Categories
Uncategorized

Is Celiac Disease related to Autism?

Important Points:

  • Celiac
  • Autism
  • Gastrointestinal

Is Celiac Disease related to Autism?

With the development of a better understanding of the relationship between the brain and gut found in our body, it is not surprising that conditions affecting both areas are related. In a new study done by the Celiac Disease Center of Columbia University, they were able to find a link between two unlikely conditions. The link between a mental condition of autism and a gastrointestinal condition of celiac disease may not be as farfetched as we thought since people with autism have a tendency to present with gastrointestinal complaints. In fact, according to the Journal of Autism and Developmental Disorders, the total prevalence of gastrointestinal symptoms in autism ranges from 23 to 70 percent.

In the study involving data from Autism Diagnostic Observation Schedule (ADOS), it was found that the typical gastrointestinal symptoms observed in autism may have a strong connection with the underlying pathology of celiac disease. By measuring the antibody produced by the body in response to the presence of gluten, researchers were able to quantify that a significant number of autism cases exhibit increased immune system reactivity to its presence. 

The relationship on how the presence of increased gluten sensitivity contributes to the development of autism is not certain but data points out that a trend is indeed there. This further solidifies the concept that gastrointestinal integrity has a great impact on brain development and function and opens up a myriad of possibilities for the treatment of mental conditions.

Markers of Celiac Disease and Gluten Sensitivity in Children with Autism

http://journals.plos.org/plosone/article?id=10.1371/journal.pone.0066155

Gastrointestinal problems in children with autism, developmental delays or typical development

https://www.ncbi.nlm.nih.gov/pmc/articles/PMC3981895/

Categories
Uncategorized

Can a gluten free diet help those with Irritable Bowel Syndrome?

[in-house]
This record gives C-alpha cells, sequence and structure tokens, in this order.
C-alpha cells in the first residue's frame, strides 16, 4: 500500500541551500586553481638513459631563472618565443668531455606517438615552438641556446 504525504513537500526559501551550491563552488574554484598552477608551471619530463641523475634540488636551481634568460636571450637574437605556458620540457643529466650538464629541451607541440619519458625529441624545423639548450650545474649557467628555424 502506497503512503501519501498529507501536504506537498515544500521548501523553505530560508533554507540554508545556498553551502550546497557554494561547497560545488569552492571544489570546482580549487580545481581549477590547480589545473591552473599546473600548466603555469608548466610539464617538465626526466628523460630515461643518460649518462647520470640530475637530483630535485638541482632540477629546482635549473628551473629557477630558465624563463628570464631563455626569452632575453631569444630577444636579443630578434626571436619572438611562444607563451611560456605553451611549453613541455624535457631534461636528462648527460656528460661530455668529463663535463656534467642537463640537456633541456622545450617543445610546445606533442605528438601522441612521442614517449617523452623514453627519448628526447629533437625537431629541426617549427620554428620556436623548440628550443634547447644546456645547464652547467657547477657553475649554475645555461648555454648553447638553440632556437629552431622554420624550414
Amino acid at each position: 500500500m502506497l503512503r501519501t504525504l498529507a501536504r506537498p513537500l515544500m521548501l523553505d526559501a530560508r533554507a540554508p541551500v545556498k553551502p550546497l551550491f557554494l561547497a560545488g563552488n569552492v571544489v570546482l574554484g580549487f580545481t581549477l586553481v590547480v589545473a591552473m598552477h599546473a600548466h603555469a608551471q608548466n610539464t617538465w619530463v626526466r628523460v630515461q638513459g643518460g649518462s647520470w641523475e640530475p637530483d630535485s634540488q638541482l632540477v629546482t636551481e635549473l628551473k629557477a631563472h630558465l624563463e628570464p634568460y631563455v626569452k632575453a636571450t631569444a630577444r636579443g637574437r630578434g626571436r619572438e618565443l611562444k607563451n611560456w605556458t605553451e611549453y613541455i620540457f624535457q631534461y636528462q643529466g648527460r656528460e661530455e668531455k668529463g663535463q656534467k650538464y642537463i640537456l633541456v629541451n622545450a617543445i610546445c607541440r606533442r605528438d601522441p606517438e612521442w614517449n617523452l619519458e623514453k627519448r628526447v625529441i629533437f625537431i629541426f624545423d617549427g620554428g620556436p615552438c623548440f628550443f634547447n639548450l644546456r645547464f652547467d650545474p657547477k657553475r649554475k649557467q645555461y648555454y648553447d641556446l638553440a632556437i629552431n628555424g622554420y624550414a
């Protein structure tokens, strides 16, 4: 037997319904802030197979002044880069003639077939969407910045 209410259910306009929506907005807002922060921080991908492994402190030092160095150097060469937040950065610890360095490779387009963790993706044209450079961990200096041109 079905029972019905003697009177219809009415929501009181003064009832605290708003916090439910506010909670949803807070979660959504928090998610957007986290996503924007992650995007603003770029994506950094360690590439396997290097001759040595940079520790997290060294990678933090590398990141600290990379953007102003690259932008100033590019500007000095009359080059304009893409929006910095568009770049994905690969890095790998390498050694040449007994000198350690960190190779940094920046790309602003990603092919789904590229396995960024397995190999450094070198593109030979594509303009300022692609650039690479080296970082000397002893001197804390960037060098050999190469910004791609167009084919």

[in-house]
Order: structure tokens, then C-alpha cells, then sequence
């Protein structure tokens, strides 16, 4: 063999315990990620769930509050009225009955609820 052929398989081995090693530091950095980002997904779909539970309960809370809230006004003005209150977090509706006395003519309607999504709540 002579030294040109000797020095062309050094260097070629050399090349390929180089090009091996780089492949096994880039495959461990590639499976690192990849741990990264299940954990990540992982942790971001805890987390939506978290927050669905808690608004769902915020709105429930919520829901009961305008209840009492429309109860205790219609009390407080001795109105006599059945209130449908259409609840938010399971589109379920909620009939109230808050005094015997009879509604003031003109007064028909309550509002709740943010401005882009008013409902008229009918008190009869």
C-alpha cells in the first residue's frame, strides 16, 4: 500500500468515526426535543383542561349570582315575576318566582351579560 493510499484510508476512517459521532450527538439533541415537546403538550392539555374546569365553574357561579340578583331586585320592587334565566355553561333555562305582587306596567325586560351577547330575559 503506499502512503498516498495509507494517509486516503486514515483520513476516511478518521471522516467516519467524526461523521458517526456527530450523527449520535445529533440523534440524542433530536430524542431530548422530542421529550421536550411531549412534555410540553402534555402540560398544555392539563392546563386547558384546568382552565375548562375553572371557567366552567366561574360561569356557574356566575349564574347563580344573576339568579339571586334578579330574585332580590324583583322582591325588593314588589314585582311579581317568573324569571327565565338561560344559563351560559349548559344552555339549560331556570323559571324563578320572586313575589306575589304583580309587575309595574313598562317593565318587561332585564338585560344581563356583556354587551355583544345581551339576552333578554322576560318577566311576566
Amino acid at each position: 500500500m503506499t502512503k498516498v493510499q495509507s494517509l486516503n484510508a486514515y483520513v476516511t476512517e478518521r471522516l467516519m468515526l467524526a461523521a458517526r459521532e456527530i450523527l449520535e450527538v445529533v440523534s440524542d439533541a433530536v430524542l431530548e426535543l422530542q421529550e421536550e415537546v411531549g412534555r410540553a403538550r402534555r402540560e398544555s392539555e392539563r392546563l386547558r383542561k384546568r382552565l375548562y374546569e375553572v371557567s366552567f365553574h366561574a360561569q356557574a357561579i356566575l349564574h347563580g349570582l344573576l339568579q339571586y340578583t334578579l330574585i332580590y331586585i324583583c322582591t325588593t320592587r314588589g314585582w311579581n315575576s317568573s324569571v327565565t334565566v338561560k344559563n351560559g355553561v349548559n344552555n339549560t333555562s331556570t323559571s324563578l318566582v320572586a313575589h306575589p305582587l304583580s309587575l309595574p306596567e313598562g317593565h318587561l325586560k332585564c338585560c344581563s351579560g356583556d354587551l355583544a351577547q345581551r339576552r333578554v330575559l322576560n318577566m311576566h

Table of Contents:

  • Irritable Bowel Syndrome
  • Gluten-free
  • Celiac

Can a gluten free diet help those with Irritable Bowel Syndrome?

The anecdotal health benefits of a gluten-free diet have long been touted by those who believe that staying away from gluten is the key to a healthy life. Despite the prevailing medical opinion that going gluten-free only benefits those with a condition called celiac disease, a number of studies are surprisingly supportive of the contrary.

In a recent study published in the International Journal of Colorectal Diseases, researchers sought to find whether certain individuals with gastrointestinal problems could benefit from avoiding gluten in the absence of a celiac disease diagnosis.

In the study spanning a 1 year period of gluten abstinence covering 35 participants with Irritable Bowel Syndrome, it was shown that 34 percent were, in fact, sensitive to the presence of wheat in the diet and benefited from eliminating gluten from their diet.

This small scale but long term study further supports the belief that other medical conditions can reap the benefits of a gluten-free lifestyle as long as strict adherence is followed.

Long-term response to gluten-free diet as evidence for non-celiac wheat sensitivity in one third of patients with diarrhea-dominant and mixed-type irritable bowel syndrome.

https://www.ncbi.nlm.nih.gov/m/pubmed/27695975/